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  • By this time the Meistersinger schools 'had spread all over south and central Germany; and isolated gilds were to be found farther north, at Magdeburg, Breslau, Gorlitz and Danzig.
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  • Licht of Magdeburg; and the prices are obtained from statements supplied by importers into the United States of the cost in foreign countries of the sugars which they import.
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  • The best known are the Annales Ecclesiastici, written by Cardinal Baronius as a rejoinder to and refutation of the Historia ecclesiastica or "Centuries" of the Protestant theologians of Magdeburg (12 vols., published at Rome from 1788 to 1793; Baronius's work stops at the year 1197).
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  • Lands and privileges were granted to prelates, additional bishoprics were founded, and some years later Magdeburg was made the seat of an archbishop. In 960 Otto was invited to come to Italy by Pope John XII., who was hard pressed by Berengar, and he began to make preparations for the journey.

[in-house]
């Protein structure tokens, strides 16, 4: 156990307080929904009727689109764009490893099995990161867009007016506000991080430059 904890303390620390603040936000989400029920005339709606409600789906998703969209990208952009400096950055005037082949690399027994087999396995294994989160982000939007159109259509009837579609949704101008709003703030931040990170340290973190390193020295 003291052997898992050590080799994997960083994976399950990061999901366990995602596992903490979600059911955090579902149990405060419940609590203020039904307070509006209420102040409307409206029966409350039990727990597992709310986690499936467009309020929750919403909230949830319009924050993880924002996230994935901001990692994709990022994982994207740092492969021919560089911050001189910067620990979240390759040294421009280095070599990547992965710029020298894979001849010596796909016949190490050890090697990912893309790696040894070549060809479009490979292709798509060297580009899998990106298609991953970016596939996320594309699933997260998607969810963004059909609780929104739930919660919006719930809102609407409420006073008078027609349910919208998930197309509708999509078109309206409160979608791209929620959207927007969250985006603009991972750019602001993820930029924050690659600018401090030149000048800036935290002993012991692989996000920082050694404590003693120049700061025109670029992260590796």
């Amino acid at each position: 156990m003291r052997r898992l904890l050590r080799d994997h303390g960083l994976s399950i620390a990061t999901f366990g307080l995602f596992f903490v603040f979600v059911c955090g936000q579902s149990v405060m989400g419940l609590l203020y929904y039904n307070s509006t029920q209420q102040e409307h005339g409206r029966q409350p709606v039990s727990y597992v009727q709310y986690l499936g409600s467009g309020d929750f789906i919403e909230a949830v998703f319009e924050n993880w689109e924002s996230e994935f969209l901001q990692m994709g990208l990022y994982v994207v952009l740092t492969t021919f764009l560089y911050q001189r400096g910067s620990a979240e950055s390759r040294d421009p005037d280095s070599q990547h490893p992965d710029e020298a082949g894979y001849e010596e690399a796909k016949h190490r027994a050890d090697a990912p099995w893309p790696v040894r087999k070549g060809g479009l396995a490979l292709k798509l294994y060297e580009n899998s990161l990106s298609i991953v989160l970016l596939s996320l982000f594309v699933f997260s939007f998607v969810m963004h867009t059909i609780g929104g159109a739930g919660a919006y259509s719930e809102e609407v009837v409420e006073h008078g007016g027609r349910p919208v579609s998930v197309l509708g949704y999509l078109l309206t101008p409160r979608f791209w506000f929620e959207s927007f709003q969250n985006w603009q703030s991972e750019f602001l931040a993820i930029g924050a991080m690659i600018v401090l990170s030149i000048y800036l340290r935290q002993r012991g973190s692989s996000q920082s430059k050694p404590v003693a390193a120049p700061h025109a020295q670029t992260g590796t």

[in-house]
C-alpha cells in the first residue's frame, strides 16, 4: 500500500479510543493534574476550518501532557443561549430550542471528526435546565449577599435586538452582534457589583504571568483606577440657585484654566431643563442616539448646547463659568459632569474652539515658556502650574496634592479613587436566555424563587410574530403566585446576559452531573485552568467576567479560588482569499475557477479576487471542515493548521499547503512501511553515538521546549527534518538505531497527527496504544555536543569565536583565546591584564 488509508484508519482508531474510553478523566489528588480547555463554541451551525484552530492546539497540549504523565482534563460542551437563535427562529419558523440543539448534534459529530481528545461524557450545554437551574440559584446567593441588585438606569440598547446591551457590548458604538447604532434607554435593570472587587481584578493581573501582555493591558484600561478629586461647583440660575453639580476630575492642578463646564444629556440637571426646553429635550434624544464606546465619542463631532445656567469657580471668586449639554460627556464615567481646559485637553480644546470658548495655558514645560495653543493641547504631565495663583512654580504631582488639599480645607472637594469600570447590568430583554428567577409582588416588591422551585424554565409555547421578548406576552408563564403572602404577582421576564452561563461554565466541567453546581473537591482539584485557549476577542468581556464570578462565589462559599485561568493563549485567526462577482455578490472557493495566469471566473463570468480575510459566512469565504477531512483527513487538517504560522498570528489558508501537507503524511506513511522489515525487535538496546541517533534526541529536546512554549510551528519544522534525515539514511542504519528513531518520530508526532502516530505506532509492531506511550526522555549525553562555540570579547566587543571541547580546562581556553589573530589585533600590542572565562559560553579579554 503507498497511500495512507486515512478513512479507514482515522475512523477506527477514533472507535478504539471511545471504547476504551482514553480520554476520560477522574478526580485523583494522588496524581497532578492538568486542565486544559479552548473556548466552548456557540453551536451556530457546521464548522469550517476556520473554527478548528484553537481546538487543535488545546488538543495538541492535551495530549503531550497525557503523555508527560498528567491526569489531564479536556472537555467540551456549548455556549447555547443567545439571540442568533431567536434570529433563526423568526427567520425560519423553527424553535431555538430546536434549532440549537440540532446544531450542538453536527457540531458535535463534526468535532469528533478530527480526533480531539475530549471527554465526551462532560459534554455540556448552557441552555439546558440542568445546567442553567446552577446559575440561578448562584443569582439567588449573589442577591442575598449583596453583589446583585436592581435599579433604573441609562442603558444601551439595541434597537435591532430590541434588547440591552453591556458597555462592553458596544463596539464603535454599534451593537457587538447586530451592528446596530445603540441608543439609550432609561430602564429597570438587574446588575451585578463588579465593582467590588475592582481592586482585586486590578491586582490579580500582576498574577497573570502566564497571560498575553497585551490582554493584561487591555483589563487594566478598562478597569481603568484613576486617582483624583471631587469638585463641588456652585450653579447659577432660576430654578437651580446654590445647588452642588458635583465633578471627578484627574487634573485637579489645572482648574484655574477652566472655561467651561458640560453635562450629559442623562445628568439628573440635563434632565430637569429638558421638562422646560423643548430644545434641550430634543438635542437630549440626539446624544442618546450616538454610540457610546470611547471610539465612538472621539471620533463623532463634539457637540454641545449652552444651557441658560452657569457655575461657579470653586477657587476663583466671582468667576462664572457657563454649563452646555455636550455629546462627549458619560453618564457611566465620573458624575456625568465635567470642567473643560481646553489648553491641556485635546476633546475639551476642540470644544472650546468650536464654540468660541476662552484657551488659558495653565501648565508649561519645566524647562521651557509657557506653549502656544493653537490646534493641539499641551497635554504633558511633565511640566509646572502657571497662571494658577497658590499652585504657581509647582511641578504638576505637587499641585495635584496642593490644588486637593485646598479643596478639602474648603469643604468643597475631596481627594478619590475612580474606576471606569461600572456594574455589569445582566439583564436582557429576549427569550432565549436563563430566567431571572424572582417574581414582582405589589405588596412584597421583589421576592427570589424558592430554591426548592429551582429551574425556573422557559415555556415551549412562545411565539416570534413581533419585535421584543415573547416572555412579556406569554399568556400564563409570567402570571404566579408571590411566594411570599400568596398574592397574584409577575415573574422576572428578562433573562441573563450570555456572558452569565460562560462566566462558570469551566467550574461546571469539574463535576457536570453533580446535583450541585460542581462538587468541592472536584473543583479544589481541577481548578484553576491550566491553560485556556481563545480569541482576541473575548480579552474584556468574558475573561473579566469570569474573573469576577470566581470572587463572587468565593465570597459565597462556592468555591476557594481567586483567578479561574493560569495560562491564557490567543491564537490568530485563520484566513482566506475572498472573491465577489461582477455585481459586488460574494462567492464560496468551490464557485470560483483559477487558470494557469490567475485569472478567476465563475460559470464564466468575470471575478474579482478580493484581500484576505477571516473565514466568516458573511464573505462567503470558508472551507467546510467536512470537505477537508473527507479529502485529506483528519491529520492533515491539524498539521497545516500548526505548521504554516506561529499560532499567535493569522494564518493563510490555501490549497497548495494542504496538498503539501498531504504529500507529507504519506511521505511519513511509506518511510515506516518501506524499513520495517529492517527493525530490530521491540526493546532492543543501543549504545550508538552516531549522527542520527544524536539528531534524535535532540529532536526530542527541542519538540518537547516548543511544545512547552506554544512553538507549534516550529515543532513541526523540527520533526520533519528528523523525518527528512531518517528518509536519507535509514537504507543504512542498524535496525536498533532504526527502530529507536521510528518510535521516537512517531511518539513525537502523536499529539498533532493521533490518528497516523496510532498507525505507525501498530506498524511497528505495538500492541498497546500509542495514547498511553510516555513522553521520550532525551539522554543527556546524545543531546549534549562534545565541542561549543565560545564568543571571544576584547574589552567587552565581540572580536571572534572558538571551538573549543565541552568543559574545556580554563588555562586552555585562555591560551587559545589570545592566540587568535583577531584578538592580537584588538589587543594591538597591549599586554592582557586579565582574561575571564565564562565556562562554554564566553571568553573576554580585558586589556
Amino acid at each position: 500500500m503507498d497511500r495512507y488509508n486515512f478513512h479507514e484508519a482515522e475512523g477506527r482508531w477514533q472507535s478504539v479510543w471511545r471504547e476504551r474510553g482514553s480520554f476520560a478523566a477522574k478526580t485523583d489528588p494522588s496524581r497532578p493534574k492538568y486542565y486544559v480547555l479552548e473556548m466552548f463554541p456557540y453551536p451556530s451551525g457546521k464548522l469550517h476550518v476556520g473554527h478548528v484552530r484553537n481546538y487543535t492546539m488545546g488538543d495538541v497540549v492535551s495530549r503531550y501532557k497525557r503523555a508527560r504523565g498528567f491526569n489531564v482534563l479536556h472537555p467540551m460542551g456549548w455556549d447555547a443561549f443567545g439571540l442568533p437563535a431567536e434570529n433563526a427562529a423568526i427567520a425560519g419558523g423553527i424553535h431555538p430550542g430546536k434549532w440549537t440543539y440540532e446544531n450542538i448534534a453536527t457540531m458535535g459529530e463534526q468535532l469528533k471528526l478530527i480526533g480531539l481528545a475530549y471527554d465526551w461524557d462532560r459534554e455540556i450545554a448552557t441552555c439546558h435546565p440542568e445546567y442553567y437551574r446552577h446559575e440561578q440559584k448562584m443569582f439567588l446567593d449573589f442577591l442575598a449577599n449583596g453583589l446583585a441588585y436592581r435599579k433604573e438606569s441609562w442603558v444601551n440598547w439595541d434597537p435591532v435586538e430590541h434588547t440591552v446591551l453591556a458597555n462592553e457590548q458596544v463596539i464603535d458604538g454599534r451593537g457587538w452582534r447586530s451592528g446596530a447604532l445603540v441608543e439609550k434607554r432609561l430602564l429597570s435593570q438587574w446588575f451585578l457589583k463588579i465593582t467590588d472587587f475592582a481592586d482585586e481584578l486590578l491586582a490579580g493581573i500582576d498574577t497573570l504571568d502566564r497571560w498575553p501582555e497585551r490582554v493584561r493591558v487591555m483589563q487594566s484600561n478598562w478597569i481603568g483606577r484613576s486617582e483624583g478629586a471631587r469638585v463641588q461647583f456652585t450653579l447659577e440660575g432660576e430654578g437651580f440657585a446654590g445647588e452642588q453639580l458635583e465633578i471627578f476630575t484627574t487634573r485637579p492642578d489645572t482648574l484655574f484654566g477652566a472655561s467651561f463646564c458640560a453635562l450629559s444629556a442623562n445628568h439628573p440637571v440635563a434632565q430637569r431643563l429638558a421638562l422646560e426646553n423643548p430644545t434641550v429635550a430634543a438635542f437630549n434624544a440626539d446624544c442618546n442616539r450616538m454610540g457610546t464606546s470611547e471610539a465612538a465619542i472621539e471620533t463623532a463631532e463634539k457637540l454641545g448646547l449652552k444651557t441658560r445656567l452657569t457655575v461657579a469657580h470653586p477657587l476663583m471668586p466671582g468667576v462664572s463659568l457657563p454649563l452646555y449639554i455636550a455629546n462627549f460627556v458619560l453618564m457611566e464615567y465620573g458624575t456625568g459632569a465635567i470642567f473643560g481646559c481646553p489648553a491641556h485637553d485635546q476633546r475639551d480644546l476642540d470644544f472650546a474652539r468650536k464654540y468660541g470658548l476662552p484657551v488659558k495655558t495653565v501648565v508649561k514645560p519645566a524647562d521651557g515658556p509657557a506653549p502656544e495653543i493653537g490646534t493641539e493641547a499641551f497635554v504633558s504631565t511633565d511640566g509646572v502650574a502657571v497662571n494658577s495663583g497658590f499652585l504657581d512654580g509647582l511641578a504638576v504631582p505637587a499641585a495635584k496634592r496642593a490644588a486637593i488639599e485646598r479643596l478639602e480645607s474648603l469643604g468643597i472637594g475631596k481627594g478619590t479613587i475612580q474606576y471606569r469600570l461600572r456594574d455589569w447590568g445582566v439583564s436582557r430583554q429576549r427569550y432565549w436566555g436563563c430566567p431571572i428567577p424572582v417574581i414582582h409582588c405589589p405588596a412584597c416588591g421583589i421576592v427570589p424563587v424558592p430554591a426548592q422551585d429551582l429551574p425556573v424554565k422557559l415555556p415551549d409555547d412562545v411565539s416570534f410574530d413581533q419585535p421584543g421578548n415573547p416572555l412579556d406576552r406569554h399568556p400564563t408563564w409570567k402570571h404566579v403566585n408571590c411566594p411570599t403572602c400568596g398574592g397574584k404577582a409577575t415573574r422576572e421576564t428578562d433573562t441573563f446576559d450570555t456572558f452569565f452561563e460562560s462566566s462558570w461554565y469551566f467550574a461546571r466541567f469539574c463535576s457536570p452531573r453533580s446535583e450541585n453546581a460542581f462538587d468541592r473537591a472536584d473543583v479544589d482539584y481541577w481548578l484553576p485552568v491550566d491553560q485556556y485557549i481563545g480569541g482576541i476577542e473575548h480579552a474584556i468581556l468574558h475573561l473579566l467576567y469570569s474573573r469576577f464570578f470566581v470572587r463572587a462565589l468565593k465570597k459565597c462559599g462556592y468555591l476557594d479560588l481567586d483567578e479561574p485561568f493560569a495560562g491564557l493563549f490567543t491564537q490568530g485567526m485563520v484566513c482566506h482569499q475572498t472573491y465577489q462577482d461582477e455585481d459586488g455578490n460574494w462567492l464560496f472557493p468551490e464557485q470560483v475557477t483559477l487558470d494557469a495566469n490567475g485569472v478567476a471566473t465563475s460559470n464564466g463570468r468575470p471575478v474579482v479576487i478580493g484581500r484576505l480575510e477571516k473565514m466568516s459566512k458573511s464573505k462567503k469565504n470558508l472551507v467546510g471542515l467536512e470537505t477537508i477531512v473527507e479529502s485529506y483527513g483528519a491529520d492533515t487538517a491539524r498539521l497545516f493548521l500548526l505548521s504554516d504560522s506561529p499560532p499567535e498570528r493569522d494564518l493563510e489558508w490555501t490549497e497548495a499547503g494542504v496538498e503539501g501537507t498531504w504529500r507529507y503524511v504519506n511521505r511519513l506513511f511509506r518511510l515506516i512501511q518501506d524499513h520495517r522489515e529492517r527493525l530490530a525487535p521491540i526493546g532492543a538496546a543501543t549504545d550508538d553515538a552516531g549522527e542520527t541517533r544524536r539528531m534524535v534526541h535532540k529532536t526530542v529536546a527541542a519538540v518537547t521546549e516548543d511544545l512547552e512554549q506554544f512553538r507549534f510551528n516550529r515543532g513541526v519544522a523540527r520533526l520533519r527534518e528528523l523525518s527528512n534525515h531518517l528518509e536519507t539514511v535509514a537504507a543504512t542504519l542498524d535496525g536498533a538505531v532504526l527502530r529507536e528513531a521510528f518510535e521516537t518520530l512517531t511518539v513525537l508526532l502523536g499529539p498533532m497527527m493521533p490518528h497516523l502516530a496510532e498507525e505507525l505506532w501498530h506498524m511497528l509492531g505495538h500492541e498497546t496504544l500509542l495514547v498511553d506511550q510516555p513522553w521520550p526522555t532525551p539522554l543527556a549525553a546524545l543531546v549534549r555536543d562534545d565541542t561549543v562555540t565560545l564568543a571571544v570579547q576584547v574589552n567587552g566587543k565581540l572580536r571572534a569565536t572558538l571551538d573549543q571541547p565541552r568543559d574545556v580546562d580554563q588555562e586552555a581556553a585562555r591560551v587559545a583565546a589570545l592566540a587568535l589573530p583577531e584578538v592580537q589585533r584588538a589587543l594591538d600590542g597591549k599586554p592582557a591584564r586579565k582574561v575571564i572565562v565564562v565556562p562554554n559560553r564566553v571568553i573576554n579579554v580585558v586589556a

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  • The same year witnessed the restoration of peace in Italy and the return of the emperor to Germany, where he received the homage of the rulers of Poland, Bohemia and Denmark; but he died suddenly at Memleben on the 7th of May 973, and was buried at Magdeburg.
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  • The best-known work of his son Lukas was an Epitome of the Magdeburg Centuries.
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  • A relative at Magdeburg put him to school there (1539-1542).
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  • He published also an autobiography entitled Von Magdeburg nach Konigsberg (1873), which deals with his life up to the time of his settlement at Konigsberg.